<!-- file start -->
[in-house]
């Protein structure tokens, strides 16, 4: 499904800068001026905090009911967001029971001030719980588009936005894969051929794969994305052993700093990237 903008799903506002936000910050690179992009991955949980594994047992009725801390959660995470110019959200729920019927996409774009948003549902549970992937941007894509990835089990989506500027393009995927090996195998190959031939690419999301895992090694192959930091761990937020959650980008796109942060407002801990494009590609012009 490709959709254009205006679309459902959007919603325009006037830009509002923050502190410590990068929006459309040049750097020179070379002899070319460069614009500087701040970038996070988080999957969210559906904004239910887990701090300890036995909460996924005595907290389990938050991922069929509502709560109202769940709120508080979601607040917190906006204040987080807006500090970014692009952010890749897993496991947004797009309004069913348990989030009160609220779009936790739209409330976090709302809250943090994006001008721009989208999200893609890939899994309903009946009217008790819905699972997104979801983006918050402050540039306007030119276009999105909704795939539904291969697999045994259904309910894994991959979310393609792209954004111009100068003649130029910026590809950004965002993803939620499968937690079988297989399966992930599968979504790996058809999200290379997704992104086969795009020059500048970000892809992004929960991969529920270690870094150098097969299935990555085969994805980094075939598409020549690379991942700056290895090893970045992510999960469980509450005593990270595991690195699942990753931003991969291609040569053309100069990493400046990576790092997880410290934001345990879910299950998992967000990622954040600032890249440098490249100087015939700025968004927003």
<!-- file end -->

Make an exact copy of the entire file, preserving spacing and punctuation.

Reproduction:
[in-house]
């Protein structure tokens, strides 16, 4: 499904800068001026905090009911967001029971001030719980588009936005894969051929794969994305052993700093990237 903008799903506002936000910050690179992009991955949980594994047992009725801390959660995470110019959200729920019927996409774009948003549902549970992937941007894509990835089990989506500027393009995927090996195998190959031939690419999301895992090694192959930091761990937020959650980008796109942060407002801990494009590609012009 490709959709254009205006679309459902959007919603325009006037830009509002923050502190410590990068929006459309040049750097020179070379002899070319460069614009500087701040970038996070988080999957969210559906904004239910887990701090300890036995909460996924005595907290389990938050991922069929509502709560109202769940709120508080979601607040917190906006204040987080807006500090970014692009952010890749897993496991947004797009309004069913348990989030009160609220779009936790739209409330976090709302809250943090994006001008721009989208999200893609890939899994309903009946009217008790819905699972997104979801983006918050402050540039306007030119276009999105909704795939539904291969697999045994259904309910894994991959979310393609792209954004111009100068003649130029910026590809950004965002993803939620499968937690079988297989399966992930599968979504790996058809999200290379997704992104086969795009020059500048970000892809992004929960991969529920270690870094150098097969299935990555085969994805980094075939598409020549690379991942700056290895090893970045992510999960469980509450005593990270595991690195699942990753931003991969291609040569053309100069990493400046990576790092997880410290934001345990879910299950998992967000990622954040600032890249440098490249100087015939700025968004927003």